Last Updated
22 April 2020

AACR: Plasma Protein-Protein Interactome (PPI) Maps For Non-Small Cell Lung Cancer (NSCLC) Using The Proteograph Product Suite

AACR Virtual Meeting II – American Association for Cancer Research –  June 2020


Asim Siddiqui1, John E Blume1, William C Manning1, Gregory Troiano1, Philip Ma1, Robert Langer2, Vivek Farias2, Omid C. Farokhzad1

1Seer, Redwood City, CA, United States
2Massachusetts Institute of Technology, Boston, MA, United States


Introduction: Understanding changes in PPI maps from a healthy and diseased state can illuminate our understanding of biological changes and disease processes. PPI maps enable a higher order of information than a simple listing of components by providing functional context, yet existing maps grossly underrepresent the total biological information potential of PPIs. Herein, we describe Proteograph, a novel platform that leverages the nano-bio interactions of nanoparticles (NPs) for deep and unbiased proteomic sampling that can provide insights on PPI across biological samples. Proteograph leverages the protein corona that forms on the surface of NPs as a function of their distinct biophysicochemical properties. NPs reproducibly bind subsets of proteins from biofluids as a function of protein concentration, protein-NP affinity, and protein-protein interactions to form a corona on the NP surface. We have employed Proteograph to quantify known PPIs using a panel of 3 distinct NPs to capture plasma proteins and derive maps of NSCLC and control subjects in order to identify biological changes in interactions, potentially indicative of health and disease.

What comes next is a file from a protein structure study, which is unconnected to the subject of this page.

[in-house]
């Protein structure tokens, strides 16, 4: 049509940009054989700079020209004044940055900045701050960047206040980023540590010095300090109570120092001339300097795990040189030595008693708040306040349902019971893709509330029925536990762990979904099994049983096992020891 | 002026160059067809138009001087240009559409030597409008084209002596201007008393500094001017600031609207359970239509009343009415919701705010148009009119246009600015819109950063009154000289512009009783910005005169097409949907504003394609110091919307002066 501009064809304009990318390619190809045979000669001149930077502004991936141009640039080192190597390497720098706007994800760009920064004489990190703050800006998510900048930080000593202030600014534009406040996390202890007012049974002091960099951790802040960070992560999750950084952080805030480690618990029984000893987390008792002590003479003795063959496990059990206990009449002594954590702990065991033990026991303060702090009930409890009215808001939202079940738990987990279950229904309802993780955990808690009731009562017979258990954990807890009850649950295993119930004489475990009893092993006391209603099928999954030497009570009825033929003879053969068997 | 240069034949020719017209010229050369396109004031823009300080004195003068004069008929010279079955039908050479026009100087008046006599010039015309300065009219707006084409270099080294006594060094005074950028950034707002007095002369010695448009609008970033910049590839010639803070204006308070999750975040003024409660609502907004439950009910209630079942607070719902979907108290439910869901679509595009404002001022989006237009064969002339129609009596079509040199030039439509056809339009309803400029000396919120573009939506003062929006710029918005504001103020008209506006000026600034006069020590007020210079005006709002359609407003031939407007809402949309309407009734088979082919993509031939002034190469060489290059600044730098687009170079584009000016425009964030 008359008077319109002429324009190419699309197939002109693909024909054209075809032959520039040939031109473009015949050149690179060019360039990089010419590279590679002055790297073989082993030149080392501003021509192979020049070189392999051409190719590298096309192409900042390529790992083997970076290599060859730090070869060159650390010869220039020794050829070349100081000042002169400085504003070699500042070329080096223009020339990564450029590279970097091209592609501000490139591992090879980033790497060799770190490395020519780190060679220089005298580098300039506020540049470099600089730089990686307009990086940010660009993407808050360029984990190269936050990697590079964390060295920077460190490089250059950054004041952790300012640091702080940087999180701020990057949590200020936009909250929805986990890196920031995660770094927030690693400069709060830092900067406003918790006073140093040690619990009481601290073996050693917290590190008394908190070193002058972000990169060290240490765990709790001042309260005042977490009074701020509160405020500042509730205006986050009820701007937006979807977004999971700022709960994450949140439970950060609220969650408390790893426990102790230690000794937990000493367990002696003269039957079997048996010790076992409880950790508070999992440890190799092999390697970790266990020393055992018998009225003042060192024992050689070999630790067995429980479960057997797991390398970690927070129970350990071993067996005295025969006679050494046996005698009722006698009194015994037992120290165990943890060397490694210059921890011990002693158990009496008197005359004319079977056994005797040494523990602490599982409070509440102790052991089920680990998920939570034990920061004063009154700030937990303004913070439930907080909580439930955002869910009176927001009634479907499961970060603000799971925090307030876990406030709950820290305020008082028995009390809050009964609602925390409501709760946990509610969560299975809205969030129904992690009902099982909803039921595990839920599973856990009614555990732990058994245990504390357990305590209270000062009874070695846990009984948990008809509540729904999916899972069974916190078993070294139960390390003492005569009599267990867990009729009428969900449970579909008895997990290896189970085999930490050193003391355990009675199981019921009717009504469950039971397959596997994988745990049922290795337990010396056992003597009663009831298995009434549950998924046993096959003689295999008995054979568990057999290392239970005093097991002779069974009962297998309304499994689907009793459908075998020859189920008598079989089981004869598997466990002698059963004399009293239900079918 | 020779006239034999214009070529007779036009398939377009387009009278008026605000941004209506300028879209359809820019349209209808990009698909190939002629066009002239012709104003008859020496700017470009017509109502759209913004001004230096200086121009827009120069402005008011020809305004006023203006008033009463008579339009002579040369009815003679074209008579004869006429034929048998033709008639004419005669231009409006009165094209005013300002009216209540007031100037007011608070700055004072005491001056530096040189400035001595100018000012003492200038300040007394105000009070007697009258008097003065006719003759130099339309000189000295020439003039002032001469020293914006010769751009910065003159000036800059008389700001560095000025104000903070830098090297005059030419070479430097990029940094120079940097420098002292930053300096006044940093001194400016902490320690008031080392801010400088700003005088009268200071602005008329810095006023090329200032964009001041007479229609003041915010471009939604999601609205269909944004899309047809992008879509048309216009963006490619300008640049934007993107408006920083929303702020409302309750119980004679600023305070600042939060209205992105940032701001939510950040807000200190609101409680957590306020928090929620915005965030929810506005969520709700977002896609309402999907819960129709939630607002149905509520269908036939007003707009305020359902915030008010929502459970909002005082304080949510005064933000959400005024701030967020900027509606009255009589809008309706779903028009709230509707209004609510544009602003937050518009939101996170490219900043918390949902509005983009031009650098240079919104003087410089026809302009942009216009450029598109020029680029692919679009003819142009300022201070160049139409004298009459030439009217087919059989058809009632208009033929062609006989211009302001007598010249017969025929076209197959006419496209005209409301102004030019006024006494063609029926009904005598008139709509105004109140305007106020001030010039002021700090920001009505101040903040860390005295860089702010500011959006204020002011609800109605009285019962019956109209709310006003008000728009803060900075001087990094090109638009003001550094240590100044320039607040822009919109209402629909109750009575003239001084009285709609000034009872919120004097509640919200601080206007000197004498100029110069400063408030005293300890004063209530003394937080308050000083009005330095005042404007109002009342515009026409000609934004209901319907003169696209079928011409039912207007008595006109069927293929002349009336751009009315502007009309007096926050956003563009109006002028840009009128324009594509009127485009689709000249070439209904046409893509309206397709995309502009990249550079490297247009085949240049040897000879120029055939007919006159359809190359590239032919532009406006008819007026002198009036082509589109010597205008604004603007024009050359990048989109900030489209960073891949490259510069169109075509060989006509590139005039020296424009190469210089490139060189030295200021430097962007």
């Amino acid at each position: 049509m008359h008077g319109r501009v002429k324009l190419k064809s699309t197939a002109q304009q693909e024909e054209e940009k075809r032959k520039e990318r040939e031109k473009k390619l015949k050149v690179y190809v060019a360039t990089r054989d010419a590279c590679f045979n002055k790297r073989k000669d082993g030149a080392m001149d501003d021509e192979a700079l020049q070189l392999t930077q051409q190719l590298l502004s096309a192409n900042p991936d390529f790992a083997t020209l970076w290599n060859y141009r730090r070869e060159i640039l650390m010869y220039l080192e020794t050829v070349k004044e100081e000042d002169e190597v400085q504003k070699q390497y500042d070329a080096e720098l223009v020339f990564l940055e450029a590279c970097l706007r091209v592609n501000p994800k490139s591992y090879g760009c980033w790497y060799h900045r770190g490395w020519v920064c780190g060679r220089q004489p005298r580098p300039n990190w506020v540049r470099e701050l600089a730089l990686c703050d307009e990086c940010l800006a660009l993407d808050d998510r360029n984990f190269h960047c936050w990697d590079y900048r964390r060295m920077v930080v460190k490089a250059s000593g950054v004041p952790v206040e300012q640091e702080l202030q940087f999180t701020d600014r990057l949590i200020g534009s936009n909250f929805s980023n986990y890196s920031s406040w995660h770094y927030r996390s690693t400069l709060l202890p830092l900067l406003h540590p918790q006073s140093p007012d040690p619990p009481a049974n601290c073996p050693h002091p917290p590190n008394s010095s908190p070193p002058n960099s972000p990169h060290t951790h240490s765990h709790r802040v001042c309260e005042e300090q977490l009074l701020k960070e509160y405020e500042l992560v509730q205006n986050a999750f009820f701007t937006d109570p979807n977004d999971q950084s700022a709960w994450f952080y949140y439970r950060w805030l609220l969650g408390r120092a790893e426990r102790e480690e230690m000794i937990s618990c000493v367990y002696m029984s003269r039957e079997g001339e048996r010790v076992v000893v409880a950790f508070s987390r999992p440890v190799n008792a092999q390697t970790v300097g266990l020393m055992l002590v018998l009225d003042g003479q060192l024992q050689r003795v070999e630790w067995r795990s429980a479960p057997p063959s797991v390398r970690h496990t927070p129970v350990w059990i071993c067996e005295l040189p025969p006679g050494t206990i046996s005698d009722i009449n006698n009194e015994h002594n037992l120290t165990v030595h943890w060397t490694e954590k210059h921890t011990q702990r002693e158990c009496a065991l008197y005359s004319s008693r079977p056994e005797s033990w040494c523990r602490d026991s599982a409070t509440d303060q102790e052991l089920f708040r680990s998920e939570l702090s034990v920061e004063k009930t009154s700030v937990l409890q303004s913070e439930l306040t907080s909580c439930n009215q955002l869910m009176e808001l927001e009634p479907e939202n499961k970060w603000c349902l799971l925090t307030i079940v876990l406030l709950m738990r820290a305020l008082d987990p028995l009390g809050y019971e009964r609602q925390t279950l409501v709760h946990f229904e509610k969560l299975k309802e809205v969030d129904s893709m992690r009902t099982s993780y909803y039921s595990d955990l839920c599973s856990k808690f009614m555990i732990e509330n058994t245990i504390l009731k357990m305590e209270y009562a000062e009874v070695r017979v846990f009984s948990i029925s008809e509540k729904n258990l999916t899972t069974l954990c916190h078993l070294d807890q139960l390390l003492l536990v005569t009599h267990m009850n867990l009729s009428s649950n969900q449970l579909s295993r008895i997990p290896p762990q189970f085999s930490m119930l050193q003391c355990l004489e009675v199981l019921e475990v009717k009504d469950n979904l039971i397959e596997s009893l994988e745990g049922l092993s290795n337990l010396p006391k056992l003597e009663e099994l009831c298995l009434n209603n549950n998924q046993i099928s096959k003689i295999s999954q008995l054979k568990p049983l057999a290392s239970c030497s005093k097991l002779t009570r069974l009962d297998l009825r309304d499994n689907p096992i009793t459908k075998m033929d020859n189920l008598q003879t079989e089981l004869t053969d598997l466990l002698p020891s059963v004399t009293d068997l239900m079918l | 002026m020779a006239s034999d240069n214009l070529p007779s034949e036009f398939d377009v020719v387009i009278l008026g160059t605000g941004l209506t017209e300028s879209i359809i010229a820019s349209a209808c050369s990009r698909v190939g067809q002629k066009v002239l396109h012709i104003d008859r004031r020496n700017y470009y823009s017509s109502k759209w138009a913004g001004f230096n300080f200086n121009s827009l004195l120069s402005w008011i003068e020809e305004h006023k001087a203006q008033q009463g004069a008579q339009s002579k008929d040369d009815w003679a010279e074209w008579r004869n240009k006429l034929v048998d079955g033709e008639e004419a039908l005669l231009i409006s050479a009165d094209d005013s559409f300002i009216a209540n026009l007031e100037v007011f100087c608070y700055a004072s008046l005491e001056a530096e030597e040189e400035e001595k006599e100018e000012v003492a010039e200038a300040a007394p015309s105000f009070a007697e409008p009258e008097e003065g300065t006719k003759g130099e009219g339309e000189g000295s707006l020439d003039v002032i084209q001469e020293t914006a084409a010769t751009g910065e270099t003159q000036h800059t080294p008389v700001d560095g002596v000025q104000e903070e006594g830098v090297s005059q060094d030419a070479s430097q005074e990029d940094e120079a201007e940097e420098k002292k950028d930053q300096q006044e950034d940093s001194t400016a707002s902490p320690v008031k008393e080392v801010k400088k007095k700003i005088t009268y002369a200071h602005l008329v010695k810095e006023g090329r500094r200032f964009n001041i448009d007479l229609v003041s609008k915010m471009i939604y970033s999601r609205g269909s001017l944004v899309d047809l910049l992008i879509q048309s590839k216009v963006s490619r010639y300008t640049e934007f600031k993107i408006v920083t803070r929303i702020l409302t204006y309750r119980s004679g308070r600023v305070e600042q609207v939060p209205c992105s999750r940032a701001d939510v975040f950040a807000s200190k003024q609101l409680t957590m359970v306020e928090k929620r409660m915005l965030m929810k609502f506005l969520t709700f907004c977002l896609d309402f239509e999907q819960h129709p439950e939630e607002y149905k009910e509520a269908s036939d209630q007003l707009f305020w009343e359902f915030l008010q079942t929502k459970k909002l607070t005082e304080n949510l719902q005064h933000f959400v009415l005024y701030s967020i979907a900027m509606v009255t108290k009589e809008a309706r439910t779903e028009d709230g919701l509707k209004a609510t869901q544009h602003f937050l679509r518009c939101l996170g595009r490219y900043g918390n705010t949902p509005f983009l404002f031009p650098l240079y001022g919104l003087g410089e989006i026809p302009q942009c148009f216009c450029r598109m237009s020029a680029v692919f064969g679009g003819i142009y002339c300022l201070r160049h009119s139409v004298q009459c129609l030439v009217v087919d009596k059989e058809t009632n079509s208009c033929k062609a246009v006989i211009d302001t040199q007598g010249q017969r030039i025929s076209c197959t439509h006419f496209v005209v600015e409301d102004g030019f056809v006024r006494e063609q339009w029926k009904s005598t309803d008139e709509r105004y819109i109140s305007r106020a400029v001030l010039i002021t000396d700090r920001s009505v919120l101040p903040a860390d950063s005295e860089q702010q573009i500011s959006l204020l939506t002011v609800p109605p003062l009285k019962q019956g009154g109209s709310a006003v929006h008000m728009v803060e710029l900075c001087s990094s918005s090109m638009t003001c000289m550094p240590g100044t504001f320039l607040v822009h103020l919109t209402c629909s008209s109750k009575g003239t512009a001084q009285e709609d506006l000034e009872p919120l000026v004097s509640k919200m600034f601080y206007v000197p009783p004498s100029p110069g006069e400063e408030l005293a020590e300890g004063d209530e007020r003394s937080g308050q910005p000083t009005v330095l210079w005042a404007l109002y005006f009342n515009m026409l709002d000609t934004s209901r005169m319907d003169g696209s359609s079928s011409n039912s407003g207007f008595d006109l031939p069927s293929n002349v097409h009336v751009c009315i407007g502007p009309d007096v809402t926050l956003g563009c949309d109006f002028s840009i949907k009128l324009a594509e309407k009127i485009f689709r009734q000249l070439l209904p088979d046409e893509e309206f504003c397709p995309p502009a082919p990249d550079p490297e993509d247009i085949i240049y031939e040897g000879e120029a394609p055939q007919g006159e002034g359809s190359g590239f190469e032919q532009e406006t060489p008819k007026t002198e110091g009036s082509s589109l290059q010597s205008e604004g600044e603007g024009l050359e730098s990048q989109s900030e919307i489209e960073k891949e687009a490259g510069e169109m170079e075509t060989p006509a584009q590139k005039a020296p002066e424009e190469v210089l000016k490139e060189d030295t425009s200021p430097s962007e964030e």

Method and Results: We collected plasma samples from 288 subjects: healthy (n=82), comorbid (n=81) and NSCLC stages I-IV (n=125). In this initial study, we used three NPs with distinct properties and evaluated the protein corona of plasma samples by mass spectrometry (MS) to quantify 1,235 protein groups (1% FDR). A fully automated assay workflow enabled preparation of 3 NPs’ corona for MS analysis across 288 subjects in approximately 6 days. We mapped the protein groups to a PPI map derived from the STRING database. Partitioning the network into clusters identified 9 interaction clusters with greater than 10 protein members. These clusters enabled us to investigate differences in the PPI networks between NSCLC patients vs. controls. Evaluating the expression of proteins in these groups, we identified interaction clusters that had significant differences between cancer vs. control (t-test, p < 0.01 Bonferroni corrected). Six of the clusters show differential behavior between NSCLC vs. healthy controls (p < 0.01). Two of these clusters show differential behavior between NSCLC vs. healthy and comorbid (p < 0.01). Investigation of these differentially expressed clusters reveals links to known cancer biology with proteins related to the immune system and endocytosis pathways.

Discussion: We have used the Proteograph platform to identify PPI clusters that are differentiated between NSCLC and control individuals. We believe the efficiency of the Proteograph platform applied to sufficiently powered studies may enable comprehensive understanding of known PPIs, and potentially infer and confirm new PPIs, in health and disease.


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